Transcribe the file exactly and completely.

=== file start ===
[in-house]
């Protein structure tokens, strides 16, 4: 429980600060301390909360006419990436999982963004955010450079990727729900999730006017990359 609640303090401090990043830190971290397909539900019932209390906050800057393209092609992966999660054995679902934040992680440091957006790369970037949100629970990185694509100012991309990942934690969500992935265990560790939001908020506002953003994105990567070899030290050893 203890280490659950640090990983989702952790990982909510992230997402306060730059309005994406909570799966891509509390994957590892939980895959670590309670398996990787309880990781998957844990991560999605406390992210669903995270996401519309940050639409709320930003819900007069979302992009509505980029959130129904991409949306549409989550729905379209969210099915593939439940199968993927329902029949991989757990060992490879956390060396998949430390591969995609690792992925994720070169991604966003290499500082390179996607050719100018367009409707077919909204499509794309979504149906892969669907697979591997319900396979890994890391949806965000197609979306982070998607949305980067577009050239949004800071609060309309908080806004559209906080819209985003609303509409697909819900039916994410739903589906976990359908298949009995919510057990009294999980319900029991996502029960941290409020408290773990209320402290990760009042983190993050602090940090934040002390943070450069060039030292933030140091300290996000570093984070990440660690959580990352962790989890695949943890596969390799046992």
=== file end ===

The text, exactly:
[in-house]
């Protein structure tokens, strides 16, 4: 429980600060301390909360006419990436999982963004955010450079990727729900999730006017990359 609640303090401090990043830190971290397909539900019932209390906050800057393209092609992966999660054995679902934040992680440091957006790369970037949100629970990185694509100012991309990942934690969500992935265990560790939001908020506002953003994105990567070899030290050893 203890280490659950640090990983989702952790990982909510992230997402306060730059309005994406909570799966891509509390994957590892939980895959670590309670398996990787309880990781998957844990991560999605406390992210669903995270996401519309940050639409709320930003819900007069979302992009509505980029959130129904991409949306549409989550729905379209969210099915593939439940199968993927329902029949991989757990060992490879956390060396998949430390591969995609690792992925994720070169991604966003290499500082390179996607050719100018367009409707077919909204499509794309979504149906892969669907697979591997319900396979890994890391949806965000197609979306982070998607949305980067577009050239949004800071609060309309908080806004559209906080819209985003609303509409697909819900039916994410739903589906976990359908298949009995919510057990009294999980319900029991996502029960941290409020408290773990209320402290990760009042983190993050602090940090934040002390943070450069060039030292933030140091300290996000570093984070990440660690959580990352962790989890695949943890596969390799046992």